In this section, we establish formal identification of ATT under conditions 1–3 above, as well as the following conditions:

- (4)
*Z*_{1}is relevant for predicting treatment:$E[A|{Z}_{1},{Z}_{2}]$ depends on${Z}_{1}$ ; - (5) No interaction between
*A*and*Z*_{1}in causing${Y}^{a}({t}_{1})$ conditional on${Z}_{2}\text{}\mathrm{a}\mathrm{n}\mathrm{d}\text{}A=1$ , such that

- (6) The additive association between
*Z*_{1}and pre-treatment outcomes is equal to the additive association between*Z*_{1}and posttreatment outcomes (in the absence of treatment):

*Result:* Under conditions 1–6 we have that for all

Proof of the result is given in eAppendix 1, https://links.lww.com/EDE/B983. We refer to the identifying formula obtained in the result as GDID. Under linear model specifications

in eAppendix 1, https://links.lww.com/EDE/B983, we show that the standard two-stage least squares approach described in the previous section, further adjusted for *Z*_{2} in both stages, obtains a consistent estimator of

Condition 4, which states that *Z*_{1} is associated with treatment, *A*, holds by definition when *Z*_{1} is a confounder of the association of interest. Condition 5 is analogous to a no-interaction assumption routinely made in the instrumental variable setting.^{6}^{,}^{7} This holds by definition under the null hypothesis of no conditional effect of treatment in the treated; it follows that the proposed approach produces a valid test of the sharp causal null hypothesis provided that the remaining assumptions hold. Condition 6 can essentially be interpreted as a *Z*_{1} parallel trend assumption conditional on *Z*_{2}; it states that the additive association between *Z*_{1} and *Y*^{0}(*t*_{0}) is equal to the additive association between *Z*_{1} and *Y*^{0}(*t*_{1}). Standard DID fails if there is an unmeasured time-varying confounder (i.e., a violation of the parallel trends assumption). Condition 6 is a modest alternative identifying condition: it holds if we can identify a measured covariate, *Z*_{1}, whose association with the treatment-free outcome does not vary over times *t*_{0}, *t*_{1}. When condition 6 holds, *Y*^{0}(*t*_{1})−*Y*^{0}(*t*_{0}), by definition, is mean independent of *Z*_{1}; this permits our bespoke instrumental variable^{4} approach to the estimation of ATT.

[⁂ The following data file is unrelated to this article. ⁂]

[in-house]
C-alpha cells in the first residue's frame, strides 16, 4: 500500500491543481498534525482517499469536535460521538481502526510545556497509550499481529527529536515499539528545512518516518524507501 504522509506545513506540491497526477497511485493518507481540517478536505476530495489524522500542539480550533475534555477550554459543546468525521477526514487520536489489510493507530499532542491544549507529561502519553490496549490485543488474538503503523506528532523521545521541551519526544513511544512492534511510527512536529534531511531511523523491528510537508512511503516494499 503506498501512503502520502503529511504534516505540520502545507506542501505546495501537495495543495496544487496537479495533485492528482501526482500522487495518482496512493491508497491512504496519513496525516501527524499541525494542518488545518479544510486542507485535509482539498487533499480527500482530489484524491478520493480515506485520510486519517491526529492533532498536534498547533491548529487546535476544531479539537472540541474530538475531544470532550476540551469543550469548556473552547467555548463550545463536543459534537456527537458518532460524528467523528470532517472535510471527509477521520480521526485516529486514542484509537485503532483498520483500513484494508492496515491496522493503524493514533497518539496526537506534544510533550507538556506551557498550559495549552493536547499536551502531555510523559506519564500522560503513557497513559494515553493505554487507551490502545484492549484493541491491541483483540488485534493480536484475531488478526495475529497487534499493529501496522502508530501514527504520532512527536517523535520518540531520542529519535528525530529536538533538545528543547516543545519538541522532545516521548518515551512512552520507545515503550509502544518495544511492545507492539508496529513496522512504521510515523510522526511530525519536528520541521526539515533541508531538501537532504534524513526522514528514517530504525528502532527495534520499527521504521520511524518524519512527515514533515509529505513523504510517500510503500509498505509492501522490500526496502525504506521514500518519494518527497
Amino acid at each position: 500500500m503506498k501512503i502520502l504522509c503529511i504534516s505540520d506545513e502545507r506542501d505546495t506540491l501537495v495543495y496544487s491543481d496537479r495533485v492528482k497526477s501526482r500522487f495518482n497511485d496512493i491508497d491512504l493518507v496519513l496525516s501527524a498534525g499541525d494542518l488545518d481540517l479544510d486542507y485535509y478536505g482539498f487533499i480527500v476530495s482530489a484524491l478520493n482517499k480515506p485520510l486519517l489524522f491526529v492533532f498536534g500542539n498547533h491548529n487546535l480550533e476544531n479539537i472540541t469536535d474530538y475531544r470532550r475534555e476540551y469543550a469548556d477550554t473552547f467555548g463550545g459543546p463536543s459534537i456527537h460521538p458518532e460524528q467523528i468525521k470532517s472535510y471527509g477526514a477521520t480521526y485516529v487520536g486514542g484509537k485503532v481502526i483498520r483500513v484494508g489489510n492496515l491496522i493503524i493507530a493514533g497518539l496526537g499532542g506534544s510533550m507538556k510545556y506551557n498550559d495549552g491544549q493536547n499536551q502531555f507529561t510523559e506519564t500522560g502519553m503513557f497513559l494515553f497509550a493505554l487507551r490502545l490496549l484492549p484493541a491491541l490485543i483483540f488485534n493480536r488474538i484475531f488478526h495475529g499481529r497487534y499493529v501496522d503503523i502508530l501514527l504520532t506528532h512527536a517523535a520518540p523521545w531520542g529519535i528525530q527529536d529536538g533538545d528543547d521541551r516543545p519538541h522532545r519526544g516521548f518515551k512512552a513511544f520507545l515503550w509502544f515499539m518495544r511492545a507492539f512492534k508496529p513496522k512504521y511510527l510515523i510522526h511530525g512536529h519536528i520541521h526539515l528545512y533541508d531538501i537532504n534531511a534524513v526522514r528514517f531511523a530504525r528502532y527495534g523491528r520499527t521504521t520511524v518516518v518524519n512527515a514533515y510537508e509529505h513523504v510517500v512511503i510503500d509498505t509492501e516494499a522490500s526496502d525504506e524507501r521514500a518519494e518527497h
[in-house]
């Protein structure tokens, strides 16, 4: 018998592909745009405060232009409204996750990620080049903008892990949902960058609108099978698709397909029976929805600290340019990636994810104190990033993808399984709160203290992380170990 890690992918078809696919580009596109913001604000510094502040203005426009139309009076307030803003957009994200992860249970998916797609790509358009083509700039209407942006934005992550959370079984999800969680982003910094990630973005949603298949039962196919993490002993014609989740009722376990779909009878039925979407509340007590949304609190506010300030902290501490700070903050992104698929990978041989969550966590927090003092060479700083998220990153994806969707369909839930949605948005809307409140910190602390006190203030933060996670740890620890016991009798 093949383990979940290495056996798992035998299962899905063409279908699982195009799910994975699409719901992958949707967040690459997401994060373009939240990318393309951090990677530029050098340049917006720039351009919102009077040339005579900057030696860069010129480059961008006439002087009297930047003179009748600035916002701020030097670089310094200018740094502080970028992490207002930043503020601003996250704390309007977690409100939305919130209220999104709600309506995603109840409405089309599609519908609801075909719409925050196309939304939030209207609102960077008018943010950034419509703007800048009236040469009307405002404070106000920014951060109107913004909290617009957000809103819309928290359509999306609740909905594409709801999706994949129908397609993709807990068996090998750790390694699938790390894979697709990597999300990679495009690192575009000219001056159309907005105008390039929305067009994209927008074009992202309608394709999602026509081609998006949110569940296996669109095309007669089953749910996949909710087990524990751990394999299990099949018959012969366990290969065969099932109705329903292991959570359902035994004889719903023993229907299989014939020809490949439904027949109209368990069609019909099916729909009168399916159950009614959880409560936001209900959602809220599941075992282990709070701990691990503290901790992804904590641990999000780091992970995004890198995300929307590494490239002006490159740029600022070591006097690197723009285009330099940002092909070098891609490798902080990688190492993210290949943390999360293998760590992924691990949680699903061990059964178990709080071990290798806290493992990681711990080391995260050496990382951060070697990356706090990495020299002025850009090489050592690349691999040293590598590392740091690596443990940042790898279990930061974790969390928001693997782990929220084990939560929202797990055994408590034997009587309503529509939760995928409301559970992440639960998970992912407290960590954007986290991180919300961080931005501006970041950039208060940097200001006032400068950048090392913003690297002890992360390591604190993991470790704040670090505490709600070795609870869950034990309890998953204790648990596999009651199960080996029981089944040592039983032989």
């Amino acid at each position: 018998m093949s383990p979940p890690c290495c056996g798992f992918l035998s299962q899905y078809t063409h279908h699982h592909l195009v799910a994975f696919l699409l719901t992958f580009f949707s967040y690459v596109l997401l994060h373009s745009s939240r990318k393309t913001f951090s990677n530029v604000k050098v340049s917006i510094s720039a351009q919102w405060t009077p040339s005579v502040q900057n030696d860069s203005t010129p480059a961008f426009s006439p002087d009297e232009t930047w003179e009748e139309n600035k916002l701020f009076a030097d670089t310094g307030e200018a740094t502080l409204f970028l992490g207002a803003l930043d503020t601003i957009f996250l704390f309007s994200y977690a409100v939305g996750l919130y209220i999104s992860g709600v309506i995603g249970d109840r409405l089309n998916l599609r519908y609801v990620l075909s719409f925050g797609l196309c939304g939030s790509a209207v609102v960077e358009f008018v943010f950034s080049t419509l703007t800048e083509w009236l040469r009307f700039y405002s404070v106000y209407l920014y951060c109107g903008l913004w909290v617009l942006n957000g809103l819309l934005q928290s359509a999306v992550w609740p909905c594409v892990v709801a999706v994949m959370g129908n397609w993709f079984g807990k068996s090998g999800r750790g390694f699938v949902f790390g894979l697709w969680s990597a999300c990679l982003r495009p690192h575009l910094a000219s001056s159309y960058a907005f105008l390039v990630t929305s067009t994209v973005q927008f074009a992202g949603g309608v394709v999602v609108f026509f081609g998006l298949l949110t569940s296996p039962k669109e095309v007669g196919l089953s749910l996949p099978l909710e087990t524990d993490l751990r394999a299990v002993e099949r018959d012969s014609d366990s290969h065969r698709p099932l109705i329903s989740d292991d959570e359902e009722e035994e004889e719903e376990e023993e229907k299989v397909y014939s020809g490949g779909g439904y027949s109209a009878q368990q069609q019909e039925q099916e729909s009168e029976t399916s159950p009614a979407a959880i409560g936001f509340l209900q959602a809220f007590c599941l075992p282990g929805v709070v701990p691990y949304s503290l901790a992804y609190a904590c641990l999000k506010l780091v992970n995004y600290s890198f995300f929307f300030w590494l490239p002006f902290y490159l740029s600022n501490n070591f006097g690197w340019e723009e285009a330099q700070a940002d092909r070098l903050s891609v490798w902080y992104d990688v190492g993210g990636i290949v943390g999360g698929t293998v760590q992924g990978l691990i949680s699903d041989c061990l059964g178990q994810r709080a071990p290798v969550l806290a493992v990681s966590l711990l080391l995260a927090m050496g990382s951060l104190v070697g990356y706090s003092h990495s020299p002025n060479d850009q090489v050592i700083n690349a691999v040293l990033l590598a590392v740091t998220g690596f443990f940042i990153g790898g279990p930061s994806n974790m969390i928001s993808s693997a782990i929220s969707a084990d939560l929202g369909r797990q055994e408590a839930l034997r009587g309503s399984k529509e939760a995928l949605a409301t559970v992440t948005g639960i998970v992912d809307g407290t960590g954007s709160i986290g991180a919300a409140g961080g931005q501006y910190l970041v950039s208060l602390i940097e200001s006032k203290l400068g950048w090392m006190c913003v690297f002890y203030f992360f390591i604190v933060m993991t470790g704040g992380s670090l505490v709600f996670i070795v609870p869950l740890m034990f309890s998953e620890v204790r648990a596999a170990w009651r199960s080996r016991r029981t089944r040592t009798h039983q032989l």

An intuition for our identification result (suppressing *Z*_{2} here) may follow by noting that the change in observed outcomes between *t*_{0} and *t*_{1} conditional on *Z*_{1} = *z*_{1} is the result of (1) the change in untreated potential outcomes between *t*_{0} and t_{1}; (2) the causal effect of the treatment at *t*_{1} on the treated; and, (3) the proportion of treated units, P(*A* = 1|*Z*_{1} = *z*_{1}). Under our identifying conditions, the change in untreated potential outcomes conditional on *Z*_{1} = *z*_{1} is equal to the change in untreated potential outcomes conditional on *Z*_{1} = 0. Therefore, to recover the causal effect of the treatment at *t*_{1} for treated units at *Z*_{1} = *z*_{1} we just need to subtract off the change in observed outcomes among untreated units conditional *Z*_{1} = 0 and then account for the proportion of treated units, P(*A* = 1|*Z*_{1} = *z*_{1}).